Pinker shows this in the final pages of Better Angels (694-96). The evidence for declining violence throughout history suggests that history has some cosmic purpose. James Payne wonders whether this indicates "a higher power at work." Robert Wright wonders whether history is a story with a "cosmic author." Although Pinker resists the temptation to see a divine purpose at work in history, he does see some vindication for "moral realism--that moral truths are out there somewhere for us to discover, just as we discover the truths of science and mathematics."
But like Singer, Pinker is ambivalent about whether his belief in moral truths that are "out there somewhere for us to discover" can be justified by a moral cosmology. He writes:
Only an inflated sense of our own importance could turn our desire to escape the Pacifist's Dilemma into a grand purpose of the cosmos. But the desire does seem to tap into contingencies of the world that are not exactly physical, and so it is different from the desires that were the mothers of other inventions such as refined sugar or central heating. The maddening structure of a Pacifist's Dilemma is an abstract feature of reality. So is its most comprehensive solution, the interchangeability of perspectives, which is the principle behind the Golden Rule and its equivalents that have been rediscovered in so many moral traditions. Our cognitive processes have been struggling with these aspects of reality over the course of our history, just as they have struggled with the laws of logic and geometry.
Though our escape from destructive contests is not a cosmic purpose, it is a human purpose. Defenders of religion have long claimed that in the absence of divine edicts, morality can never be grounded outside ourselves. People can pursue only selfish interests, perhaps tweaked by taste or fashion, and are sentenced to lives of relativism and nihilism. We can now appreciate why this line of argument is mistaken. Discovering earthly ways in which human beings can flourish, including stratagems to overcome the tragedy of the inherent appeal of aggression, should be purpose enough for anyone. It is a goal that is nobler than joining a celestial choir, melting into a cosmic spirit, or being reincarnated into a higher life-form, because the goal can be justified to any fellow thinker rather than being inculcated to arbitrary factions by charisma, tradition, or force.So, on the one hand, the human good of reducing violence is not a cosmic purpose, but only a human purpose. And yet, on the other hand, this goal reflects "an abstract feature of reality," and it can be "justified to any fellow thinker." What does Pinker mean by "any fellow thinker"? His reference to the laws of logic and geometry suggests that he means that any rational being would have to agree on the morality of reducing violence, which suggests a Kantian moral imperative of pure reason that does not depend on the natural inclinations of the human animal. That's what I see as Pinker's Platonic longing.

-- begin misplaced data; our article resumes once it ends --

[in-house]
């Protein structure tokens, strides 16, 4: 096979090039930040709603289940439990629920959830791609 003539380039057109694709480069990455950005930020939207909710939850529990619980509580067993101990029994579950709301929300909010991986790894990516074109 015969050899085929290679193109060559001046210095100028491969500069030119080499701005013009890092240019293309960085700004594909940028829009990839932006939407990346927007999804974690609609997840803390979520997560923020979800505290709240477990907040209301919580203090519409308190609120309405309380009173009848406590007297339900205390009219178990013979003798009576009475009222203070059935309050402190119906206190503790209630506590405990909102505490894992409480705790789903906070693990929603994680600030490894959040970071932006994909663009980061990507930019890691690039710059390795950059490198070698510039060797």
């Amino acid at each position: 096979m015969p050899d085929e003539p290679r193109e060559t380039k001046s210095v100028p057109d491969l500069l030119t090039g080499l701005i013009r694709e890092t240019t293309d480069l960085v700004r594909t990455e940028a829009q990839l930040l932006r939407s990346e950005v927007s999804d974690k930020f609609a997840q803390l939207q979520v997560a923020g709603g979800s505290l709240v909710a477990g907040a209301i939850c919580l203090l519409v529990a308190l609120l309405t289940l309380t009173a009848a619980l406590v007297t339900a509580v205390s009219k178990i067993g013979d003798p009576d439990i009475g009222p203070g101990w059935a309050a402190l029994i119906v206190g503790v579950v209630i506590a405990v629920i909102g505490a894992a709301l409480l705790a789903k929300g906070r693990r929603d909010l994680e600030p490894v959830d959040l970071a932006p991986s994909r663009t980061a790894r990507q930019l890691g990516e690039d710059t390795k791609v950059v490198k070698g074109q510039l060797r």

Would "any fellow thinker" include a rational termite? Edward O. Wilson has quoted the following excerpt from a commencement address by the dean of the faculty at the International Termite University (In Search of Nature, 1996, pp. 97-99):